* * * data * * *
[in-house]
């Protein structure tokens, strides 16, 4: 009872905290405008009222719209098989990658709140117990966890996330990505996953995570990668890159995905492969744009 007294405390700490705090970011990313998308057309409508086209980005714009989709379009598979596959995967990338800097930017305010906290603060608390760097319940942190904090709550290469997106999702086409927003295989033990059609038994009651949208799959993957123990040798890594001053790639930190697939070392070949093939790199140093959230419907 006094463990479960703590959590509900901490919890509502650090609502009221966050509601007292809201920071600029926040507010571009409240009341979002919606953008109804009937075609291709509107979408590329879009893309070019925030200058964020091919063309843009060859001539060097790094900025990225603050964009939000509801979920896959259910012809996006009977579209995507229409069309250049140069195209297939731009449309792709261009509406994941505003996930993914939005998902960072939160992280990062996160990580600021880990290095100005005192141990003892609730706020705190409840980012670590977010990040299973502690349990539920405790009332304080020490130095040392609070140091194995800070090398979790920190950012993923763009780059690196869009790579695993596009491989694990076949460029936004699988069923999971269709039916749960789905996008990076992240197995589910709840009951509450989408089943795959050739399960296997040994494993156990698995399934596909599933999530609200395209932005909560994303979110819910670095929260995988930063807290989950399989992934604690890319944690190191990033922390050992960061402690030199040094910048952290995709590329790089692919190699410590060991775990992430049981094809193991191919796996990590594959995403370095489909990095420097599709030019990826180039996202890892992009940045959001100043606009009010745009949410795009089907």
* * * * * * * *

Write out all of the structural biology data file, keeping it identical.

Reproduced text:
[in-house]
């Protein structure tokens, strides 16, 4: 009872905290405008009222719209098989990658709140117990966890996330990505996953995570990668890159995905492969744009 007294405390700490705090970011990313998308057309409508086209980005714009989709379009598979596959995967990338800097930017305010906290603060608390760097319940942190904090709550290469997106999702086409927003295989033990059609038994009651949208799959993957123990040798890594001053790639930190697939070392070949093939790199140093959230419907 006094463990479960703590959590509900901490919890509502650090609502009221966050509601007292809201920071600029926040507010571009409240009341979002919606953008109804009937075609291709509107979408590329879009893309070019925030200058964020091919063309843009060859001539060097790094900025990225603050964009939000509801979920896959259910012809996006009977579209995507229409069309250049140069195209297939731009449309792709261009509406994941505003996930993914939005998902960072939160992280990062996160990580600021880990290095100005005192141990003892609730706020705190409840980012670590977010990040299973502690349990539920405790009332304080020490130095040392609070140091194995800070090398979790920190950012993923763009780059690196869009790579695993596009491989694990076949460029936004699988069923999971269709039916749960789905996008990076992240197995589910709840009951509450989408089943795959050739399960296997040994494993156990698995399934596909599933999530609200395209932005909560994303979110819910670095929260995988930063807290989950399989992934604690890319944690190191990033922390050992960061402690030199040094910048952290995709590329790089692919190699410590060991775990992430049981094809193991191919796996990590594959995403370095489909990095420097599709030019990826180039996202890892992009940045959001100043606009009010745009949410795009089907």